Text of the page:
UNCTAD Calls for Crypto Regulation After Exponential Growth During Pandemic
In a report, UNCTAD examined such risks, costs and reasons for the uptake of cryptocurrencies in developing countries and the current regulatory landscape.
The global use of cryptocurrencies increased exponentially during the coronavirus disease pandemic, a research by United Nations Conference on Trade and Development (UNCTAD) report.
According to the report, the cryptocurrency ecosystem expanded by 2,300% between September 2019 and June 2021, particularly in developing countries. The UN reveal that 15 of the top 20 economies in this field were emerging market and developing economies such as Ukraine (12.7%), Russia (11.9%), Venezuela (10.3%) and Singapore (9.4%), but also USA (8.3%) and UK (5%) saw a significant increase.
The report explain that cryptocurrencies became more popular during pandemic due to the increased costs of traditional remittance services, rose even higher during lockdown periods due to related disruptions, and their perception among middle-income individuals in in countries facing currency depreciation and rising inflation as a way to protect household savings.
However, the UN warn that returns from cryptocurrency trading and holding are “highly individual” and “overshadowed by the risks and costs they pose in developing countries”. According to the researcher, the use of cryptocurrencies may lead to financial instability risks, provides a new channel for illicit financial flows, undermines the effectiveness of capital controls and could even jeopardize the monetary sovereignty of countries.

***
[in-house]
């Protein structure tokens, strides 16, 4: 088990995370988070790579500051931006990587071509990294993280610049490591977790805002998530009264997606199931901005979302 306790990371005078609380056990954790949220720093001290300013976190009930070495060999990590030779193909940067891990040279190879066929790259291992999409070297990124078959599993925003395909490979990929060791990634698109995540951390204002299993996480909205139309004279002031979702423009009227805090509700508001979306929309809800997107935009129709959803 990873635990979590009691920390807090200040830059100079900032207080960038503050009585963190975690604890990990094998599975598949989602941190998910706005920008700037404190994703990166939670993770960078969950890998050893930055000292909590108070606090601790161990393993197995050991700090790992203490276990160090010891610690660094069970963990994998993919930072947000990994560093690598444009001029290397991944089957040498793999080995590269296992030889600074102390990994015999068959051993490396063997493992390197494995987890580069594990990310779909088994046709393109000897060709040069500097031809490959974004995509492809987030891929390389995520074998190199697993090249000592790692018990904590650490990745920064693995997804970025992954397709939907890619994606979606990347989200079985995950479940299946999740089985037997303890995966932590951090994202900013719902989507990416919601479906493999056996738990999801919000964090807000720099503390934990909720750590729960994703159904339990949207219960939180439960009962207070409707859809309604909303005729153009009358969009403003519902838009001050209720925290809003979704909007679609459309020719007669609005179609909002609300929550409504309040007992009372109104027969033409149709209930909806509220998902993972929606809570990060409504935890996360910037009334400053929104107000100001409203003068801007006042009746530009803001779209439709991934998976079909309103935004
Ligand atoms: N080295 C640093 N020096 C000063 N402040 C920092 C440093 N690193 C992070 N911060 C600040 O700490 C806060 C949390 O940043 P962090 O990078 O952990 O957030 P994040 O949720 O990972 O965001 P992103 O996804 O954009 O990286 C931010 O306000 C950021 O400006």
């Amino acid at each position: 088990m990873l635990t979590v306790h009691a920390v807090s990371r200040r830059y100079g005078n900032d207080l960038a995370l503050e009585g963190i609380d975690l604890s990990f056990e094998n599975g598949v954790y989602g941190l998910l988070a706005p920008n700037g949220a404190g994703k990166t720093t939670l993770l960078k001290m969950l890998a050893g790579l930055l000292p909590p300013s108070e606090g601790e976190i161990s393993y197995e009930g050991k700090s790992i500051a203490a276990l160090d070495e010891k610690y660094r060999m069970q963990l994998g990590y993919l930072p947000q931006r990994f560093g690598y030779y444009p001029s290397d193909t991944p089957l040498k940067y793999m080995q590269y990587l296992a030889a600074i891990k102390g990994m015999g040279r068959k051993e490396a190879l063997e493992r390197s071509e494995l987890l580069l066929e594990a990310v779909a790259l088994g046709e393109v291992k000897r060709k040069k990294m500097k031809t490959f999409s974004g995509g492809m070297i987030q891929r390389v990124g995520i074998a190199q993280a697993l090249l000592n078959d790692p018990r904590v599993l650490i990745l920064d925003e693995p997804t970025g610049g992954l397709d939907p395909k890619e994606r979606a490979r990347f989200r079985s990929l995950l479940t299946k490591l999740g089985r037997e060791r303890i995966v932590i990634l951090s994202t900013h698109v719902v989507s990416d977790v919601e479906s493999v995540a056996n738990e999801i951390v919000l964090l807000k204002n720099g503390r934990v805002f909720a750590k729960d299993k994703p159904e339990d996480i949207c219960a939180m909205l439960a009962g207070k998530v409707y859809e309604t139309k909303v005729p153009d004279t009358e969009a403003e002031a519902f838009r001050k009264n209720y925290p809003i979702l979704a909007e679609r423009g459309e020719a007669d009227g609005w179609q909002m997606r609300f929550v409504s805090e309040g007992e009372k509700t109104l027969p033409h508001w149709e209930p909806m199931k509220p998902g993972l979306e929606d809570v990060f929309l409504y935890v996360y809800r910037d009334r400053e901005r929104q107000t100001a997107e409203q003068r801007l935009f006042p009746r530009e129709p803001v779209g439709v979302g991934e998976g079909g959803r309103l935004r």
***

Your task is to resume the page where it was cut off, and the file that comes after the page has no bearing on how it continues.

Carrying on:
The key regulatory responses to mitigate the global risks posed by cryptocurrencies “need to come from developed countries, in which most of these providers have their headquarters”. Three policy recommendations that developing countries may consider in this regard are ensuring financial regulation, restricting advertisements related to cryptocurrencies, and providing a safe, reliable and affordable public payment system adapted to the digital era, such as a central bank digital currency or fast retail payment system.
“There is no one-size-fits-all policy response to the increase in the use of cryptocurrencies among developing countries,” said the report. “Countries need to tailor recommended policies, considering the particular features of national financial systems, regulatory infrastructures and enforcement capacity. Public authorities therefore need to adopt a forward-looking, holistic and innovative approach, taking advantage of traditional financial regulatory authorities but also adding new collaborators, such as telecommunications, advertising, cybersecurity, competition and data protection authorities. Doing too little or taking action too late will lead to higher costs in the future.”